A new variant of the Hive ransomware written using the Rust programming language is more evasive and provides attackers with flexibility, courtesy of support for command-line parameters.
Initially observed in June 2021, Hive is a ransomware-as-a-service (RaaS) that quickly became a prevalent threat. In May 2022, the ransomware gang launched a cyberattack on a Costa Rican government agency.
Just as many other ransomware operators out there, the cybercriminals behind Hive have been stealing victim data in addition to encrypting it, threatening to publish it online unless the victims would pay a ransom.
In February 2022, however, academic researchers from the Kookmin University of Seoul published a research paper on how a vulnerability in Hive’s encryption algorithm allowed them to recover the master encryption key and restore data without paying the ransom.
Around the same time, a new variant of Hive that was submitted to VirusTotal revealed that the ransomware’s developers had switched from the Go programming language to Rust, and that several upgrades to the threat made it more evasive, according to researchers with Microsoft Threat Intelligence Center (MSTIC).
The Rust-coded Hive variant uses a string encryption where constants used for decryption sometimes differ across samples, preventing detection, and supports command-line parameters, which increases flexibility by allowing the attackers to easily add or remove functionality.
“For example, an attacker can choose to encrypt files on remote shares or local files only or select the minimum file size for encryption,” MSTIC said in a research note.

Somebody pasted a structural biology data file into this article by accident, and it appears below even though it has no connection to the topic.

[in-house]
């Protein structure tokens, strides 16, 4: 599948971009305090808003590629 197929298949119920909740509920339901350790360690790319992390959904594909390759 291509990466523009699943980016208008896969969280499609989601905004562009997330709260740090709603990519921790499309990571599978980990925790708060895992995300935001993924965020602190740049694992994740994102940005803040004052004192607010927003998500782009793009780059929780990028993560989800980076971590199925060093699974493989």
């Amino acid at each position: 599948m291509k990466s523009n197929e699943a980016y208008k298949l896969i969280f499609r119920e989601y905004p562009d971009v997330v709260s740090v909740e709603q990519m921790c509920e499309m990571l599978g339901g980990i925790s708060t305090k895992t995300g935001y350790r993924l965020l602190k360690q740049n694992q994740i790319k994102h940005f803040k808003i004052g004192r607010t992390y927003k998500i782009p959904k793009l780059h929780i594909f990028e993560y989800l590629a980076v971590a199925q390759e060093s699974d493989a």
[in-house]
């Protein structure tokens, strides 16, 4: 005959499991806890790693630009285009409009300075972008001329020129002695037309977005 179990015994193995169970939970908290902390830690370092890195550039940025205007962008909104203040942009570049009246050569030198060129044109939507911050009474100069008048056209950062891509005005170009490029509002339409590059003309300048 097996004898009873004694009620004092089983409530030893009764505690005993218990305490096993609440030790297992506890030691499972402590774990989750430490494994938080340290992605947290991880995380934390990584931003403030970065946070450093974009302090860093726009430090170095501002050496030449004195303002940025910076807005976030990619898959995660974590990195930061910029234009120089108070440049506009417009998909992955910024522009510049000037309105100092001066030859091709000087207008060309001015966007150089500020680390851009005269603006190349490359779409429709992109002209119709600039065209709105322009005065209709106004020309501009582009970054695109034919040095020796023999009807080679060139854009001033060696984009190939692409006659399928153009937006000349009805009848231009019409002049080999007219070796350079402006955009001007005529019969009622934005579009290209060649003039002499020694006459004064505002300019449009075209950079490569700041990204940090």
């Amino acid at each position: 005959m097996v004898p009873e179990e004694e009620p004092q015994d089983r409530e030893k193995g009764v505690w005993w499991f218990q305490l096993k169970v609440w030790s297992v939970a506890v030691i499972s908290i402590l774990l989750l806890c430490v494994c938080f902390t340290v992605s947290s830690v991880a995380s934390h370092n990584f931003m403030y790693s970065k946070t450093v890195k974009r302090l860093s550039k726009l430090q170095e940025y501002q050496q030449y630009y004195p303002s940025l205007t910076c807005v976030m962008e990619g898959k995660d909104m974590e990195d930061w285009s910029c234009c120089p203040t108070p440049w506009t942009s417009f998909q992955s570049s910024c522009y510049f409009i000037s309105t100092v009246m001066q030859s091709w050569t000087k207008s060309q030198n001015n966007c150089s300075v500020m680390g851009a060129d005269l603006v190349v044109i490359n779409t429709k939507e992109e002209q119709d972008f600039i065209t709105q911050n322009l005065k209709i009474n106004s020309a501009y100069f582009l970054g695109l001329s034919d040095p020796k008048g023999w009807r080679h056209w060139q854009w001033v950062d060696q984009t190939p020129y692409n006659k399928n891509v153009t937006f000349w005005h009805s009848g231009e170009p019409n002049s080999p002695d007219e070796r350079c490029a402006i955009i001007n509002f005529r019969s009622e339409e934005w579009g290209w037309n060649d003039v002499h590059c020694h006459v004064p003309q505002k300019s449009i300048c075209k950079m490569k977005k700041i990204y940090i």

In addition, while the older Hive samples had the credentials for accessing the ransom payment website embedded, the new variant requires for the username and password to be supplied in the command line. The new variant also lacks a “help” menu, requiring for the attacker to know the supported parameters.
The Hive ransomware targets specific processes for termination, specifically those associated with security tools and other solutions that might hinder its operation, including Microsoft Defender. It also deletes backups, to prevent victims from recovering their data without paying a ransom.
The main change in the new ransomware variant, aside from the switch to Rust, is the use of a new cryptographic mechanism, which relies on “Elliptic Curve Diffie-Hellman (ECDH) with Curve25519 and XChaCha20-Poly1305 (authenticated encryption with ChaCha20 symmetric cipher),” Microsoft said.
“The new Hive variant uses a unique approach to file encryption. Instead of embedding an encrypted key in each file that it encrypts, it generates two sets of keys in memory, uses them to encrypt files, and then encrypts and writes the sets to the root of the drive it encrypts, both with .key extension,” according to Redmond’s research team.
To mitigate the risks associated with Hive and other ransomware, organizations and users alike are advised to adopt good credential hygiene, keep applications updated, use multi-factor authentication, and enable passwordless authentication for all supporting accounts, and to disable legacy authentication.